Tuesday, July 11, 2006
Title: Fifty Degrees Below
Author: Kim Stanley Robinson
Publisher: Harper Collins
Fifty Degrees Below starts where Kim Stanley Robinson’s previous novel, Forty Signs of Rain, left off, the two fundamentally one novel split in half. This made Forty Signs of Rain feel very much like an unfinished work, and in turn Fifty Degrees Below takes a little time to click into place – waiting for the characters and events to make sense again.
Having resisted acknowledging the dangers of climate change Washington DC has found itself getting first hand experience at the end of Forty Signs of Rain. We start with the after math, train lines still out of action, the high water marks still showing on the front of buildings, the animals from the zoo the survived living wild in the city’s parks. But in Fifty Degrees Below things can only get worse with winter approaching.
Like Forty Signs of Rain, Fifty Degrees Below features periodic cameos by Phil Chase and Wade Newton, linking these two novel back to Robinson’s earlier Antarctica. But again the novel alternates primarily between Frank Vanderwaal and the Quibler family. Charlie Quibler a stay at home father and advisor on environmental matters to presidential candidate Chase, while his wife Anna works for the National Science Foundation.
The way the novel balances out though, this is really Frank’s story – at the end of his year with the NSF he is left frustrated by bureaucracy and inaction. Having said some thing he shouldn’t have, Frank is surprised to be offered a second year, and not only that but offered a chance to put his money where his mouth is. Even if no one else has recognised the immanence of catastrophe, those in charge of the NSF have, and are prepared to try and understand and act. So Frank accepts, but the person he leased his flat from is back in town, and with the recent flooding property is a premium.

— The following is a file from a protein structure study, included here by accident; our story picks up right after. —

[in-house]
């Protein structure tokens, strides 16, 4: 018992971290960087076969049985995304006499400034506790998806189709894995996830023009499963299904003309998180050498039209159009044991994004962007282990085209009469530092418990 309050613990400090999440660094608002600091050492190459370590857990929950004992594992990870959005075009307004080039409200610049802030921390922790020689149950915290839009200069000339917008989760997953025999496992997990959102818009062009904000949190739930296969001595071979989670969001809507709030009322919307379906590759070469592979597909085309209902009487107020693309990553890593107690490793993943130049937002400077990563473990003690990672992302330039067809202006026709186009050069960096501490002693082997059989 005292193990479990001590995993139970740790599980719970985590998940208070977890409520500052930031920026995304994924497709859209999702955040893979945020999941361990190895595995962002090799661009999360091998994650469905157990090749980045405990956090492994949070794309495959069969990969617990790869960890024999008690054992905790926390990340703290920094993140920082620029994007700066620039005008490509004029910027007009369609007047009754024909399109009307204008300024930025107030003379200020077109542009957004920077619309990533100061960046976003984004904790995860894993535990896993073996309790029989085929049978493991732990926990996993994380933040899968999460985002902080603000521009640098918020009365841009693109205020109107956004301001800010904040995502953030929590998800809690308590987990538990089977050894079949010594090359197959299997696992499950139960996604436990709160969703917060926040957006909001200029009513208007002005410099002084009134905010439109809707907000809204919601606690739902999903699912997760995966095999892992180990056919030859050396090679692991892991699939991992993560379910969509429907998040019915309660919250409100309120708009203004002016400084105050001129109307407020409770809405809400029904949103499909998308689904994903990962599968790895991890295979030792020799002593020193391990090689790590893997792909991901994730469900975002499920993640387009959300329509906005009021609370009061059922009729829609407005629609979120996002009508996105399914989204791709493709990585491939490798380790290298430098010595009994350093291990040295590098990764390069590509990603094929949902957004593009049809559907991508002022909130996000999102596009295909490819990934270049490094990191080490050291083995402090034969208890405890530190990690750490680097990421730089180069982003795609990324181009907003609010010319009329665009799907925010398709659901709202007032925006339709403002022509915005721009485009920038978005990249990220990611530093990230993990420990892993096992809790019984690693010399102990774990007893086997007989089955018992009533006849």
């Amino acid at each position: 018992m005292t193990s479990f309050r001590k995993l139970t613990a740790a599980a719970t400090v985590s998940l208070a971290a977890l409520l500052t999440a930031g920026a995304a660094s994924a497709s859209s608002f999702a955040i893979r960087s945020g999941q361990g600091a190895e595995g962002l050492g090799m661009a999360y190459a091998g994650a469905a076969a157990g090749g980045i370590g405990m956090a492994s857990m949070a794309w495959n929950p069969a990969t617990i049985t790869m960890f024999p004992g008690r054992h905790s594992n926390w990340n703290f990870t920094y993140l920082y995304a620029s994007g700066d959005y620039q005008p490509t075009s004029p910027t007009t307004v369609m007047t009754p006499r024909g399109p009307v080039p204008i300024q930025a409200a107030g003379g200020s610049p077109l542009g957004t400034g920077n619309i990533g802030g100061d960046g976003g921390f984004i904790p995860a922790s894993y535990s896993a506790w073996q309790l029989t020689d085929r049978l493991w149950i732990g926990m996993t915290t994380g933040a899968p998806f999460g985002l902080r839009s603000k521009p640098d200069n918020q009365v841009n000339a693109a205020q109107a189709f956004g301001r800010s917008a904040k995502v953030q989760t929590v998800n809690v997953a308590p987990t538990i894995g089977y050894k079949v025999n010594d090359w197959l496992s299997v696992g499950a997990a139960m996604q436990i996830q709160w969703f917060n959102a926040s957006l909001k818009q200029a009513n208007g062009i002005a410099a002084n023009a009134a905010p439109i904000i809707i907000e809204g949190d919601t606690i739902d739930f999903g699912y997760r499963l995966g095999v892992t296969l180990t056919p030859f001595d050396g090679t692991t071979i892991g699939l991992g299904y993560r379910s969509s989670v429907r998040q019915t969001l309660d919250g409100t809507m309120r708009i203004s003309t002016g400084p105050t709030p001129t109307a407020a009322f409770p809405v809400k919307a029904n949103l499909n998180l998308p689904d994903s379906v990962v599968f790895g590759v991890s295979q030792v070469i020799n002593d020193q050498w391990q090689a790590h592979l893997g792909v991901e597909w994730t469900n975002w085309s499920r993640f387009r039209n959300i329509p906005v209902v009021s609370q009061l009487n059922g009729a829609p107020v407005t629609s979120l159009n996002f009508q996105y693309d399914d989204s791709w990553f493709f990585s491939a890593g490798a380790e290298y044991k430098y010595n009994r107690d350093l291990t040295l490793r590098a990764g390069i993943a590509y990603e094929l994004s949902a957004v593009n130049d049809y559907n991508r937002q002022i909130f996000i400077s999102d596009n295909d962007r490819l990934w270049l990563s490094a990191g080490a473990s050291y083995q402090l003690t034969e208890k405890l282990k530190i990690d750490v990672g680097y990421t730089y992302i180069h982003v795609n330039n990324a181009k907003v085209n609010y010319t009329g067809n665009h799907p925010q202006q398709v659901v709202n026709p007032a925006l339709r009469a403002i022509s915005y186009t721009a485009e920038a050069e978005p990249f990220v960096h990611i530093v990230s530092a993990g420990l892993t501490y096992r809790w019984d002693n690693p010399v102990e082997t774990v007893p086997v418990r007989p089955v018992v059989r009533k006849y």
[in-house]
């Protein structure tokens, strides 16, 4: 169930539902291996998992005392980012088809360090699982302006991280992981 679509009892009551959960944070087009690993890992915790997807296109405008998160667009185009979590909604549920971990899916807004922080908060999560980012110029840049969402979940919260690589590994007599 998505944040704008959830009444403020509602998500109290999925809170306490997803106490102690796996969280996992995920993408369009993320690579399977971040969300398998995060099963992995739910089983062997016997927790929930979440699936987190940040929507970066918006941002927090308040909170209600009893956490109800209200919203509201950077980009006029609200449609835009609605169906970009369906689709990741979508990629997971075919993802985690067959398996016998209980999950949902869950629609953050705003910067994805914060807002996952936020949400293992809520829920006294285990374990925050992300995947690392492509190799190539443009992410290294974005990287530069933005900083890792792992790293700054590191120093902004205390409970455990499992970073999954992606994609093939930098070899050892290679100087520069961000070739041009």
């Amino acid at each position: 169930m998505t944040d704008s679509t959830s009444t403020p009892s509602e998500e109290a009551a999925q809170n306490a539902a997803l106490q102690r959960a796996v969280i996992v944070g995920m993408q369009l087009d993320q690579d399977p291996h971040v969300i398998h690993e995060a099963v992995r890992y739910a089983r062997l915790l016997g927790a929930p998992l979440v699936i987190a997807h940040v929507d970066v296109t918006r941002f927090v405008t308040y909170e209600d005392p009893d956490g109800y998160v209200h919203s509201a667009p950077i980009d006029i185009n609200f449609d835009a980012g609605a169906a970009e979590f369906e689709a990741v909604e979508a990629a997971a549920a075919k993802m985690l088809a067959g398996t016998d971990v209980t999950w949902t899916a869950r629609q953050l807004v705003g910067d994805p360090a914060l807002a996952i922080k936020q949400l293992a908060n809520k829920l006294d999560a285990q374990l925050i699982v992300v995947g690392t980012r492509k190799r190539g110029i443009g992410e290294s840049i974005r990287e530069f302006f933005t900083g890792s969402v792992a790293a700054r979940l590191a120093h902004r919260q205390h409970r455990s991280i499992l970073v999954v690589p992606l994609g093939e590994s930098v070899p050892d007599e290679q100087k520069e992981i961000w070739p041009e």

This fact and Frank’s increasing discomfort with a modern lifestyle lead him to live rough. Frank dumps his car and gets a van he can sleep in, then sets up a tree house in the ravaged park land, right in amongst the homeless and the zoo’s stray animals. This sets up the novel’s contrast. Much of Fifty Degrees Below is spent on plans to save the world, Robinson launching into his dense environmental writing. But those sections with Frank living wild, meeting the people, really experiencing a raw frontline serve to give a sense of adventure, grit and depth to the dryer material.
Fifty Degrees Below is contradictory, a little strange and ragged. The ending is much more satisfying than that of Forty Signs of Rain, and leaves the reader with a greater sense of conclusion. Though there are still enough elements left unresolved that one does wonder, to some degree, whether there is more to come – there could easily be more with Frank and his mystery woman, his ex-girlfriend, and lets face it the world still needs saving.
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